By M. Firoz Ahmed, Kamal Azad
The Orang National Park in Assam is an important rhino habitats floodplain grassland habitat next to the famous Kaziranga National Park. The 78 sq km area is facing severe threats of poaching activities particularly for the rhino horn. Strong protection measures taken by the Forest Department, Assam is leading to conservation population of 60-70 rhinos in the park.
The protection of habitat for rhino has added benefit to other animals in the park. Though small in size, a breeding population of tiger is thriving in the park. Aaranyak and Assam Forest Department is monitoring tigers and its prey animals regularly in the park since 2008.
As stripe of a tiger never lie, automatic cameras (trap camera) are used to photograph and monitor elusive mammals like tiger. The traps record almost everything happening on the trail or road it is placed. Though we target cameras for tigers all other animals are photographed using the trail that is certainly known to use by tigers. The camera traps help researchers and managers beyond their main objective understand individual identity and abundance of tigers. Information on other animals, activity pattern, health-injuries of animal, animal behaviours and so on can be simultaneously recorded in such camera traps.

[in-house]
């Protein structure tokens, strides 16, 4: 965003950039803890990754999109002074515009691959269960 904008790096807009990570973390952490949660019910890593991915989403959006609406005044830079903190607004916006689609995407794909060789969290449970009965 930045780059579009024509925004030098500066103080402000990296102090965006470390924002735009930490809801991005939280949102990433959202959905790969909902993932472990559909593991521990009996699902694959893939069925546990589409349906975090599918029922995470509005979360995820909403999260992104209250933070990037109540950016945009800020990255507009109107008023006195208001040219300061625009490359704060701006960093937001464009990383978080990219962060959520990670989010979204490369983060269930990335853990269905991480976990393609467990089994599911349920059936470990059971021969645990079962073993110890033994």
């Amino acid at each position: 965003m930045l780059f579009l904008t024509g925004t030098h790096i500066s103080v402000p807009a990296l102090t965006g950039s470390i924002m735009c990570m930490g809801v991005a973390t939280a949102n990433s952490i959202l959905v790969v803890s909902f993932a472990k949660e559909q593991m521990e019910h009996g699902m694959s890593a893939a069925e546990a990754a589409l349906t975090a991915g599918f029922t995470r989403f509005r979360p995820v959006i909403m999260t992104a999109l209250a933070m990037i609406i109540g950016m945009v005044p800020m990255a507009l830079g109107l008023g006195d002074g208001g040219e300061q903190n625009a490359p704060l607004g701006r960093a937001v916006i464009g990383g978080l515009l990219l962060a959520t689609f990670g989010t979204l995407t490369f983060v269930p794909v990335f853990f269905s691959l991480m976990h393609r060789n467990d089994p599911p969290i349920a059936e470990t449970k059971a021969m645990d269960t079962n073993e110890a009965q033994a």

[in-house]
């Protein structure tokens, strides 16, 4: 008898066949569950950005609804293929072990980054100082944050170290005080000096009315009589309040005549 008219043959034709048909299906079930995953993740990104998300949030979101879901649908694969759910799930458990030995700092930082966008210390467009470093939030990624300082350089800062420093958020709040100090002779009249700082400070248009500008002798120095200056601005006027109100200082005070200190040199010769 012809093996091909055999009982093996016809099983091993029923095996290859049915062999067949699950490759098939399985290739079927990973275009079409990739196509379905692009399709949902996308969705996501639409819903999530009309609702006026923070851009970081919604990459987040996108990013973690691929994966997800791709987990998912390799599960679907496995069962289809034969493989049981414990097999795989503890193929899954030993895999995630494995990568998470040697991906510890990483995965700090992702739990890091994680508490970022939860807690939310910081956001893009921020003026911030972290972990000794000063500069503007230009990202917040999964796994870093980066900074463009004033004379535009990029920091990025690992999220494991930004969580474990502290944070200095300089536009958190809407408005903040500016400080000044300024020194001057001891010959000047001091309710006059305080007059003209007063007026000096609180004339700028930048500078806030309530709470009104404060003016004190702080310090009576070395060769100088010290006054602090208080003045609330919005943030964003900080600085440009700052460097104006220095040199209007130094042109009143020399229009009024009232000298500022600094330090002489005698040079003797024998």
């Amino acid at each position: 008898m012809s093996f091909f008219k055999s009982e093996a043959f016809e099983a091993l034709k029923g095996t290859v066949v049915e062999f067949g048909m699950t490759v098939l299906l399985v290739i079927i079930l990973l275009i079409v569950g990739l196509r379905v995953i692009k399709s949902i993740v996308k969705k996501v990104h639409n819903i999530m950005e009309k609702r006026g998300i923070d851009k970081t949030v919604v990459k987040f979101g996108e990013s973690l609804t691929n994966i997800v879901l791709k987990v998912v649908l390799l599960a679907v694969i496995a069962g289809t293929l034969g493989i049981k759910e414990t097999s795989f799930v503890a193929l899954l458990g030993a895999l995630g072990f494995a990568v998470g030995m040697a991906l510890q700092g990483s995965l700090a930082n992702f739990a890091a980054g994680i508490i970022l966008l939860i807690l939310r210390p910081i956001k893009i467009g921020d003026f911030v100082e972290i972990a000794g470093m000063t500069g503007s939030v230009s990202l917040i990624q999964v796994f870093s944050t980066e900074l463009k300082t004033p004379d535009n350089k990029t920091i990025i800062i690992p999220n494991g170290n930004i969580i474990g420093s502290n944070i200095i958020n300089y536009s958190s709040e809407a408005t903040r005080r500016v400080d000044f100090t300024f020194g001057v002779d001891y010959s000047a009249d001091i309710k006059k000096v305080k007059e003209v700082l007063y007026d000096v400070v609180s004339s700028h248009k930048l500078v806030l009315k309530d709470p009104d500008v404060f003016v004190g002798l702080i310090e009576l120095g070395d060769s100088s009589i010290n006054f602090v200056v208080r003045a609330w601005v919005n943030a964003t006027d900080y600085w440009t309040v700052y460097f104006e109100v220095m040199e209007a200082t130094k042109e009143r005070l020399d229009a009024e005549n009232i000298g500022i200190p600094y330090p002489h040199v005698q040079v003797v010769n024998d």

In the beginning of December 2010 we were ready for the fourth camera trapping operation in Orang National Park. Our target was is to capture all tigers in the park enriched with new digital PANTHERA[1\ cameras and three years prior experiences about the tigers and terrain in the park. We were very excited to use these digital cameras for the first time. We had lots of bitter experiences using the film cameras and heavy gears during the last few years. All our cameras were installed by 29th December 2010. Then it is monitoring those regularly and knowing what is being captured, particularly our target, the tiger.
On 9th January we learnt that one rhino was poached near Half Camp (N 26° 35’ 29.4”, E 92° 19’ 15.5”) and the horn was taken away. Next day we checked our camera nearest to that poaching location. Back in the field station we were going through the photographic events of that camera. The photographs of 5th January 2011 surprised us when we saw three persons armed with .303 rifles were walking on the road. We had little doubt that these guys were poachers; one of them was field guide. More....